Sunday, July 01, 2007

My first published story...

Doubleplay
By
Steven Torres



So there he was, on the dusty road. Nineteen years a major leaguer. Nineteen years squatting behind the plate. Over two thousand games. Six thousand plus at-bats. More than fifteen hundred hits. True, not a Hall of Fame career, but not a hand-me-down company car either. One hundred and ninety-two thousand miles. He wondered how many more miles would be clicked off before the day was done. With the road stretching blankly out before him as it did, he would not have been surprised if another hundred and ninety-two thousand miles showed up on the odometer. Bastards at the front office would probably make him pay for the mileage.

Nineteen years on the field for one team, and he had no more than a minor scouting position with them now. The last four years had been Hell, and he told his wife sometimes, “I can feel Evil growing in my heart.” Then she would check the gun cabinet, making sure it was locked and that she had the key.

The dusty road turned into no more than a dirt road. He was sure he had strayed into Nevada desert plain and simple but there were road signs that told him otherwise and not caring at the moment, gripping the steering wheel so hard it hurt at the moment, he accelerated, watching the cloud of dust forming in his rearview mirror.

Lo and behold, out of the desert sand, like a mirage, like the palace of some Arab sheik, a ranch shimmered in the distance.

“Well, that’s Jimmy alright,” he mumbled to himself.

From the dirt road he was on there was a dirt road leading to the gates of the ranch and from the gate to the home itself, there was a mile more of dirt road.

“Nineteen thousand acres. The bastard couldn’t possibly leave any acreage for other people to…”

He stopped himself, looking around as he drove. There was no one he could think of who would want to be stuck all the way out there in the land of scorpions and cacti. He tried to remind himself that Jimmy, after all, had never been a bad guy. In fact, hadn’t Jimmy offered him the car, the convertible they gave him in honor of his retirement?

And there was Jimmy, on the porch of his ranch, really just a front deck. He raised an arm into the air and waved from the elbow.

“Hey, Tom!” he shouted when the car was still a hundred yards away.

Tom steered toward a small arrangement of planted flowers circled with pebbles and ran over it and parked. Jimmy kept waving.

“Hey Tom! Tommy boy! Long time no see,” he said offering Tom the hand that had been waving.

“Yeah,” Tom said. “Long time no see.”

“Yep, definitely is long time no see. I didn’t know if you’d come. I didn’t think you’d be over today at least. I mean, I know you’ve got responsibilities and such. You’ve got a whole office and everything, ain’t you?”

Tom shared an office with an accountant who still had pimples and had never played ball. The accountant’s company car had seven thousand miles on it.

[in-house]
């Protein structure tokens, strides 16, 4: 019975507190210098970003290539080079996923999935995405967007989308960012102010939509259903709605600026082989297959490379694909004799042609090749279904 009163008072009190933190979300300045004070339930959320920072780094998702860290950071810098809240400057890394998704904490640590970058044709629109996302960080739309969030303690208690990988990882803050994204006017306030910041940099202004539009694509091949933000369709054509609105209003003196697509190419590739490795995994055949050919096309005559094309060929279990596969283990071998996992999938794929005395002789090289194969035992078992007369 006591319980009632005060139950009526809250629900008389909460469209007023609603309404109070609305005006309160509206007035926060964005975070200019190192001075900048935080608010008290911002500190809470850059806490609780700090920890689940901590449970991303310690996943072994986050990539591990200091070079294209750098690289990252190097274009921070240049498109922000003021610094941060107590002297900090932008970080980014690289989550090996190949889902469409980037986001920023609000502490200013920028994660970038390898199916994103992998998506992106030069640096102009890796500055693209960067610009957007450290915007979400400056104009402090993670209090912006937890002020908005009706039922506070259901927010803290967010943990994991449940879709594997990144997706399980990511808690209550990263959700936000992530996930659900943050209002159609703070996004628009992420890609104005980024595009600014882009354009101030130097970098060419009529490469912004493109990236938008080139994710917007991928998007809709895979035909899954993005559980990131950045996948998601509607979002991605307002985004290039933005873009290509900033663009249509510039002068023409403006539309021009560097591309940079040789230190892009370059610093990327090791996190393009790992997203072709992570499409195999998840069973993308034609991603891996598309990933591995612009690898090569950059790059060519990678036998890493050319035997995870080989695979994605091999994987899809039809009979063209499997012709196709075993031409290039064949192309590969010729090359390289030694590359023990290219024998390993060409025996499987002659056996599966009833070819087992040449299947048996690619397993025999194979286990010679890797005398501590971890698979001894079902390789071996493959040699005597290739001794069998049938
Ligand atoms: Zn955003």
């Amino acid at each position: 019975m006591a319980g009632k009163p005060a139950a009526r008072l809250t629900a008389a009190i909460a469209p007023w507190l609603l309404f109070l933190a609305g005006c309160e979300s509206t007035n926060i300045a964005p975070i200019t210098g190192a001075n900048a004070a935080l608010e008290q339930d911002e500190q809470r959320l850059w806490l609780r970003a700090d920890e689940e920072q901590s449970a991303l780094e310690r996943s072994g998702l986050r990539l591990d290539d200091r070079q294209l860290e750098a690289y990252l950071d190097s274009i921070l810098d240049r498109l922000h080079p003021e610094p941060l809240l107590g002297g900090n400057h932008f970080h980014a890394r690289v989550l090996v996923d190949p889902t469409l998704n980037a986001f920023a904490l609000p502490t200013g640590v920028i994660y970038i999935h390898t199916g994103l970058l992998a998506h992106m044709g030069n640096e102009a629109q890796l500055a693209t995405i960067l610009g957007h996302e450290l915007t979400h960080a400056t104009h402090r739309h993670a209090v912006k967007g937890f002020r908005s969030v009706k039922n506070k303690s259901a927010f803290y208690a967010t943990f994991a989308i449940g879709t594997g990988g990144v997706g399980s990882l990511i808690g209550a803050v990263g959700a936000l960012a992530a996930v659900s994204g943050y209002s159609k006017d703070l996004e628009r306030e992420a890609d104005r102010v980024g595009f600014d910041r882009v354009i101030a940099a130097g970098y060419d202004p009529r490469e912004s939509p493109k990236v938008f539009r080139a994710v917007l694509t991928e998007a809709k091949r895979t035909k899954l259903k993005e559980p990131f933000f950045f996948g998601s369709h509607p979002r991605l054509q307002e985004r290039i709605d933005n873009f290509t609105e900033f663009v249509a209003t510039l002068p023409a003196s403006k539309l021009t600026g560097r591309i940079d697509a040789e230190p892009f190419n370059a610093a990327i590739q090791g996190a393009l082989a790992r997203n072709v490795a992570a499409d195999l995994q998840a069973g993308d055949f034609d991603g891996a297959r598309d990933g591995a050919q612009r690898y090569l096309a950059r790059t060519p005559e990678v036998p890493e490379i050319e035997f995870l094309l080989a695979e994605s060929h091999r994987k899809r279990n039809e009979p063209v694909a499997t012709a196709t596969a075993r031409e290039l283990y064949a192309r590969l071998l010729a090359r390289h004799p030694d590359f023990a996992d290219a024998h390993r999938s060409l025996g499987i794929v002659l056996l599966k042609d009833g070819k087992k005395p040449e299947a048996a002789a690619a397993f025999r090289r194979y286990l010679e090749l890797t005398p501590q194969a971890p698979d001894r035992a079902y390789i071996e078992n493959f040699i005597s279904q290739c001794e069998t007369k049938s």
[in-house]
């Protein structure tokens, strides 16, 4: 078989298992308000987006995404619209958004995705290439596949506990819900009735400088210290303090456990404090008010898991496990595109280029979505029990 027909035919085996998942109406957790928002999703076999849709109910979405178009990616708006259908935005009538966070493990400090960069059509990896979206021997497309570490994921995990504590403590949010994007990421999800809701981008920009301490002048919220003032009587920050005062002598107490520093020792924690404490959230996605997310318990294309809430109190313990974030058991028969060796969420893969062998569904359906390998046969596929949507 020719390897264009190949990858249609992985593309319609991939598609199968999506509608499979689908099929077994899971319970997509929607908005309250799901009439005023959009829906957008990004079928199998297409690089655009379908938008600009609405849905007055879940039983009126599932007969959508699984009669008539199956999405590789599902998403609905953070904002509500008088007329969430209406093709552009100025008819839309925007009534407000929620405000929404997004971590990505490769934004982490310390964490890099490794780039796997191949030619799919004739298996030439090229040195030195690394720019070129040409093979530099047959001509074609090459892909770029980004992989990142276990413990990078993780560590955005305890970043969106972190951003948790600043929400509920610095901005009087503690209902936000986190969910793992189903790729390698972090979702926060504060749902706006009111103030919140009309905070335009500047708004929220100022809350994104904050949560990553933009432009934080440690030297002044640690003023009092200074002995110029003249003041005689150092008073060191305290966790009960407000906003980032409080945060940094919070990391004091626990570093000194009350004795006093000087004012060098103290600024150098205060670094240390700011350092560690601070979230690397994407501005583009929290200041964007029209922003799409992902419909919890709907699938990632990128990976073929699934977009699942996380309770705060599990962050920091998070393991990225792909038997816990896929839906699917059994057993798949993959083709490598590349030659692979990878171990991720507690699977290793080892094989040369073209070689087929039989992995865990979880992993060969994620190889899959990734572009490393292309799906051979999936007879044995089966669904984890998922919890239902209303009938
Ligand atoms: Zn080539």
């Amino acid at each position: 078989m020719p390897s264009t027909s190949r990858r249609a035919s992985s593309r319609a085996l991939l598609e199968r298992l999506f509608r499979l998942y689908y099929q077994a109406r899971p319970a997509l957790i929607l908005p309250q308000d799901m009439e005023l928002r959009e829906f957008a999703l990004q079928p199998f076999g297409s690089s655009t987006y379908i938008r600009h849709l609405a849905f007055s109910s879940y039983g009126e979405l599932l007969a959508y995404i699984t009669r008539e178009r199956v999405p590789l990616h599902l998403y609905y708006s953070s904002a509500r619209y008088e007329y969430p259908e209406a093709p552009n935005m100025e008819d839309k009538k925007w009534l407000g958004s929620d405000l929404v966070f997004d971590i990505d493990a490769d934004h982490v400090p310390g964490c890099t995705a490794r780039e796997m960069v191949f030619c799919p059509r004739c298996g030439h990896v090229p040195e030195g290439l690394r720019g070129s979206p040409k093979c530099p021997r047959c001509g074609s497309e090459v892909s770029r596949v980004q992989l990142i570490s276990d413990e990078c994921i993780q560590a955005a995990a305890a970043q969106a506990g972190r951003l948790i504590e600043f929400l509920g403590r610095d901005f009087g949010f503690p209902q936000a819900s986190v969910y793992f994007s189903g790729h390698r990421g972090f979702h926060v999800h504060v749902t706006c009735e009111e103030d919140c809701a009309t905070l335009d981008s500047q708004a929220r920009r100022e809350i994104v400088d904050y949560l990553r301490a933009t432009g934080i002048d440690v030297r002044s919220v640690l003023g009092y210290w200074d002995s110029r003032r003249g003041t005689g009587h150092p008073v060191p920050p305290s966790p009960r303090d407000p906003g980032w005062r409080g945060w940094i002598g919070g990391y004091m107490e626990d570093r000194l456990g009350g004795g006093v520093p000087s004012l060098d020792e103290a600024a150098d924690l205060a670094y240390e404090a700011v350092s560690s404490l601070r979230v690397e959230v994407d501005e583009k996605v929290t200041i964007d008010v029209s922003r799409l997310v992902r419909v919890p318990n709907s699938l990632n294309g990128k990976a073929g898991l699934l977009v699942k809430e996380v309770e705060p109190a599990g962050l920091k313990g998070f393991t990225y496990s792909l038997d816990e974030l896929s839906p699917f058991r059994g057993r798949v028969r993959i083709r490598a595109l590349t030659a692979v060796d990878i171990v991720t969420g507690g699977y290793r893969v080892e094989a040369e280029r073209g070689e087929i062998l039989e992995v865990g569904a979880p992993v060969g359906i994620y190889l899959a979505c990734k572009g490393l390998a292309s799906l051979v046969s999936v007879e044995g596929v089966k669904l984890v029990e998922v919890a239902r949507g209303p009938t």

“Well, they told me you had something important to discuss with me so I…”

“Didn’t they tell you nothing else?” Jimmy asked.

“Well, Jimmy, they said something I thought sounded a little strange…”

“Why strange? Happens all the time, I think. Look at Sandberg.”

“But you’re what? Forty-two?”

“Forty.”

“Fine but how long have you been out of the game?”

Jimmy’s head lowered with discouragement, and that was part of what Tom was there for. He looked up again.

“I’ve got a Juggs gun. I’m not just dreaming about all of this. Look here. I got you a mitt, chest protector, mask, everything. Come on, Tom. Just one more time. If I don’t got it, we’ll have a couple of beers and you go on back and tell them I ain’t got it. If I do got it, you know what that could mean?”

If Jimmy had it, the team could bring the most popular player in their history out of retirement. They could put a Hall of Fame caliber left handed pitcher on the mound. If he had anything left in his arm, the team might be able to climb out of the cellar. But there was nothing left in the arm. Team doctors don’t tell a player, especially a left-handed pitcher, that he’s washed up unless he’s washed up. There’s no profit in throwing away what’s still good.

“Your rotator cuff was worn out, Jim. You don’t come back from that, not at forty.”

“Just put the gear on. Could you do that for me? Can you just get the gear on? Let me throw you a dozen pitches. I got speed, I got location. I got movement on the ball. I’m not like I used to be. I’m not going to win the Cy Young, I’ll tell you that right now. I’m not conning anyone. I’ll tell you what though – I’m better than that Jackson kid you guys brought up. You brought him up too early. He’s not good, I can tell you that, but he will be. Give him two years and he’ll be good. Until then, I’m telling you, I can tide the team over. Will you put on the gear already?”

Jimmy tossed the bundle of catching gear at Tom’s chest. Tom took off his sports jacket and put on the black, plastic baseball helmet.

“What kind of speed you got in that arm?” he asked.

“High eighties, consistent. Figure in another two weeks I might hit ninety. Curve’s going too. Screwgie’s coming along, but I wouldn’t throw it to a batter yet. Just a matter of time.”